Samuel Johnson defined a tree—the first official English-language definition—as a large vegetable rising, with one woody stem, to a considerable height, a wholly inadequate description from an otherwise great writer. Is it because trees are so common that we don’t appreciate them? We cut them down, poison them, prune them ruthlessly around power lines, and carelessly introduce disease and destructive pests. But we also plant them when someone is born; we plant them when someone dies. We seem to want them to measure and commemorate our lives, even as the way we live hurts them.
If you walk out the front door of the house where I grew up in Ann Arbor, five strides down the front walk will bring you to the sidewalk. Turn left and you can walk down the block to a café that was a small grocery store called Food & Drug when I was young. On the way you’ll pass the childhood home of one of my best friends and the house where my piano teacher lived. Both sides of the street have a grassy sidewalk apron planted with maples, oaks, and hackberries that touched above the road when I was little. I wrote an essay about that walk to my piano teacher’s house, short in distance, just four houses down, but long in time—10 years, hundreds of lessons. I watched the maples, oaks, and hackberries moving against the evening sky and was filled with a sense of purpose.
My bedroom window looked over our small backyard, where there was a tall American elm. Looking up into its vaulted branches is one of my earliest memories. We moved into the house the summer I was four, and at some point when I was still very young, the tree had to be removed because of Dutch elm disease. The beetles were probably already killing the tree when we moved in. I remember the wood chips filling the grass for months afterward. We were always tracking the sawdust into the house.
With the elm gone, I could see across the length of our backyard. Just beyond the roof of the house behind ours was a row of trees lining a busy road. Every night until I left home for college, I stared at that canopy against the sky. Sometimes I was sure the peaks and valleys of that line somehow graphed the course of my life.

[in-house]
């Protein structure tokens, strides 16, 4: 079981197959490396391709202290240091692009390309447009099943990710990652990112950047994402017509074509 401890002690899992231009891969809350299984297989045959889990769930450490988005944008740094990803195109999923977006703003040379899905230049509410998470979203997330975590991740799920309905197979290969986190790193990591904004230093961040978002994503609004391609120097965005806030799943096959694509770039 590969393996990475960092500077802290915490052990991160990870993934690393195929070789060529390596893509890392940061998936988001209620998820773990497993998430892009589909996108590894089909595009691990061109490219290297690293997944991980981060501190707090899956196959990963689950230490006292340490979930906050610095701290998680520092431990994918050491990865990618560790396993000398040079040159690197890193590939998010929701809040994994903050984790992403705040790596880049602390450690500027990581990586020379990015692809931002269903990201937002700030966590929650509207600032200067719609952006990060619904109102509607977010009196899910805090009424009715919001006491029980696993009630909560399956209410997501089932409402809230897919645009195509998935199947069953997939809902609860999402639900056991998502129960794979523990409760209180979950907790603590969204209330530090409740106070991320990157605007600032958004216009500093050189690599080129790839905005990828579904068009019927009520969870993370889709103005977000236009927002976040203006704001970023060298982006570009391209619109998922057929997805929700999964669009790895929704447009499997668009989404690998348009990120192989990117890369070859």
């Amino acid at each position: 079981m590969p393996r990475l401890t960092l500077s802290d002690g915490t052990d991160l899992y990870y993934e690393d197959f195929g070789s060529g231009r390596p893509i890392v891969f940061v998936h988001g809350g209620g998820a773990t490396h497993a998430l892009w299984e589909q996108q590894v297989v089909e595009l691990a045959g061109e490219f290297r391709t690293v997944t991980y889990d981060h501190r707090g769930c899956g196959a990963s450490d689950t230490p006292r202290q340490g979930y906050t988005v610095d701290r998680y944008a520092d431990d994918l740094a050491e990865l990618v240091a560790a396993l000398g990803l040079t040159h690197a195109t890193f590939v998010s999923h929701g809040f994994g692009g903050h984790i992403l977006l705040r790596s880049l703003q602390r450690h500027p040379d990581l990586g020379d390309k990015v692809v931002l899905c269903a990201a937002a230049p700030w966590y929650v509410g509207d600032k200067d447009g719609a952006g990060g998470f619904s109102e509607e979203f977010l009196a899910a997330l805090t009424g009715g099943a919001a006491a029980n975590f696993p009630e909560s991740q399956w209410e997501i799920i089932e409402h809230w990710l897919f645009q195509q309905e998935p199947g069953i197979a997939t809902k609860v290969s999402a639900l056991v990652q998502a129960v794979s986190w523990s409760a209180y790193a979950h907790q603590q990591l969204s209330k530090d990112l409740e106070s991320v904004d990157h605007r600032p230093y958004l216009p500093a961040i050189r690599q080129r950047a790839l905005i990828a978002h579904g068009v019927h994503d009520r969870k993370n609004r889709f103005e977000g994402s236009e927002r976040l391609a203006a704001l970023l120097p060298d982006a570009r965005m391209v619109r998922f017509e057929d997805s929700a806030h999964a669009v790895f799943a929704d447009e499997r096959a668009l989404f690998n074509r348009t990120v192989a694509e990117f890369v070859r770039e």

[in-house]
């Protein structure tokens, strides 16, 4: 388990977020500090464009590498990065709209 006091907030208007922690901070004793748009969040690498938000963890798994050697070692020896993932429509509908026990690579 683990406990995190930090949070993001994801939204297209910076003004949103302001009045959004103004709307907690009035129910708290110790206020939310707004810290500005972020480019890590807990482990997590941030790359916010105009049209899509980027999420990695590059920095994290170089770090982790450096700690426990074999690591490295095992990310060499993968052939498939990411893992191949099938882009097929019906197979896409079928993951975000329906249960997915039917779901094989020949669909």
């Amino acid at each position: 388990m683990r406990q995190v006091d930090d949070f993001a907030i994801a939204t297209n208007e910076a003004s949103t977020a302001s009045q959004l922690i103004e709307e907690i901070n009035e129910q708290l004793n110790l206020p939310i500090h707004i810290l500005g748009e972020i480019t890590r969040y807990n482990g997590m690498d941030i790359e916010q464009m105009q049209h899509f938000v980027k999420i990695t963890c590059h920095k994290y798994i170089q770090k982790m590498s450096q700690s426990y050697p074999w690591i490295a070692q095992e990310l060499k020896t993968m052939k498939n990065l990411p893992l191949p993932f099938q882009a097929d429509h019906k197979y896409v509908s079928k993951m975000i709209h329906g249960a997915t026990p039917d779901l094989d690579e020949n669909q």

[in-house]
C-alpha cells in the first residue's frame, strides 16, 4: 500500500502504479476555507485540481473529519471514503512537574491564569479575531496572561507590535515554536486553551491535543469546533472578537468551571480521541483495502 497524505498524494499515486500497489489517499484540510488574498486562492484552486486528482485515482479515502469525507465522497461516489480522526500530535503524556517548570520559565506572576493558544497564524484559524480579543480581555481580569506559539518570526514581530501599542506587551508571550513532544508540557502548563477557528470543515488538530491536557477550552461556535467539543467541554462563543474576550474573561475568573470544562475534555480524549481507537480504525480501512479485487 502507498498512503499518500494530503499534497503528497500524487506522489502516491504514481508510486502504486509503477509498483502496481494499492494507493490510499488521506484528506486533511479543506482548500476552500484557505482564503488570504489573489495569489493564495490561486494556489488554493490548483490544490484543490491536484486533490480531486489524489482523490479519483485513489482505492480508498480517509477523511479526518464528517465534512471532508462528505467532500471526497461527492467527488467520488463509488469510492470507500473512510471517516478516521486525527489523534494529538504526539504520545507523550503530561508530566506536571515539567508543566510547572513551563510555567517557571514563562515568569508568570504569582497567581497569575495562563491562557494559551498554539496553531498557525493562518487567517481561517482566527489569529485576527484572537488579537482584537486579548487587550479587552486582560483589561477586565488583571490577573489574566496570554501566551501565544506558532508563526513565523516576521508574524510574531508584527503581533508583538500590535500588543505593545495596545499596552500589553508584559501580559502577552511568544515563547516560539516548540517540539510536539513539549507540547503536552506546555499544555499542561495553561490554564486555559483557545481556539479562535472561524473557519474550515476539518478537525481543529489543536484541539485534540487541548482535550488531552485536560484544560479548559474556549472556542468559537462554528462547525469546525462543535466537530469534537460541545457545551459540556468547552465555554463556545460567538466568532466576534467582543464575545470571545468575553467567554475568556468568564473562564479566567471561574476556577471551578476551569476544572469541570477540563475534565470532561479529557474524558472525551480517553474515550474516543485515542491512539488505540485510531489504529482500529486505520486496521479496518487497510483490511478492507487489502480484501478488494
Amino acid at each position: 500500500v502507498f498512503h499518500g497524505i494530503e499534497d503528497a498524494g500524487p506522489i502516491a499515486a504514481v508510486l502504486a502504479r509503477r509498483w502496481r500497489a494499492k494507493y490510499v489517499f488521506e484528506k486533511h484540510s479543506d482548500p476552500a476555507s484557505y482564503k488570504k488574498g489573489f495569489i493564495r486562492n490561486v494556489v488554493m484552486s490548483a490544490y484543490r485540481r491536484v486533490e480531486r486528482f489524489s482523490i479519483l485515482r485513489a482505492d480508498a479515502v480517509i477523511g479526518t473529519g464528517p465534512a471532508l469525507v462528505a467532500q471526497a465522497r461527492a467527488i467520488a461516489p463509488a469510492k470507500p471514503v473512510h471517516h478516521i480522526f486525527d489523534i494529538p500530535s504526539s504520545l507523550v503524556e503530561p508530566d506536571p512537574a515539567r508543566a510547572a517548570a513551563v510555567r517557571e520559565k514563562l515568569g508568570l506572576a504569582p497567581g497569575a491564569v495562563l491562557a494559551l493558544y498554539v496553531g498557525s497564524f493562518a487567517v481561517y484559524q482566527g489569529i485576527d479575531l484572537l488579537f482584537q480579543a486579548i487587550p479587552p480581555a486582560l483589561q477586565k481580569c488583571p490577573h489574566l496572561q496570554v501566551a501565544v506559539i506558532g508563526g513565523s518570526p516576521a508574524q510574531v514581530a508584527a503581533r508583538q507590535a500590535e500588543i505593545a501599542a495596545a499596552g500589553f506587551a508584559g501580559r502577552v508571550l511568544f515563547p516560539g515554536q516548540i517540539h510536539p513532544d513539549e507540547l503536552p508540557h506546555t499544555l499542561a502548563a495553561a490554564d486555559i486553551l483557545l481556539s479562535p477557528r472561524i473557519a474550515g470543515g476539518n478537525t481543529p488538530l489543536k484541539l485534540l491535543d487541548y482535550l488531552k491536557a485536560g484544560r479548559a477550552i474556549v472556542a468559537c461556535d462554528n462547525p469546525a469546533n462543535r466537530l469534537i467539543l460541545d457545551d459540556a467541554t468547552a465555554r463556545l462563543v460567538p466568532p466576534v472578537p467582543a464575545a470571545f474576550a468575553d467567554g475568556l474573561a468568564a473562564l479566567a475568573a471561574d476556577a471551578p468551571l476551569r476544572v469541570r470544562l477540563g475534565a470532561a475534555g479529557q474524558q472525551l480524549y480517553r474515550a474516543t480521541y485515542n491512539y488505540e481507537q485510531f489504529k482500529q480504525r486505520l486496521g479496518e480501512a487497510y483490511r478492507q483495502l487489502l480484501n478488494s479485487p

In the summer my family went to my grandmother’s house in Connecticut. Often I flew out ahead and had time with her before my parents arrived, and that time was spent going to the library, checking out a stack of books each, and stretching out on matching sofas in her living room, a floor fan angled to blow on both of us while we read. Through the windows I could see an old cedar. Cedars are ancient-looking even when they’re young and healthy, and this tree was dying. I believed the illness killing it descended from the air at night, but this can’t be right. My grandmother liked to tell me ghost stories.
Many years later, at Yale in New Haven, a town nicknamed the Elm City because of all the American elms that once grew there, I met someone who liked to walk beneath the trees when he was having trouble with a philosophy paper. Dickens and Twain both thought Hillhouse Avenue—shaded in the 19th century by mature elms—was the most beautiful street in the country. Most of the original elms were killed by Dutch elm disease, but young oaks thrived in their absence, and by the time the philosophy major and I arrived in New Haven, those oaks had matured. We walked and talked beneath them for four years.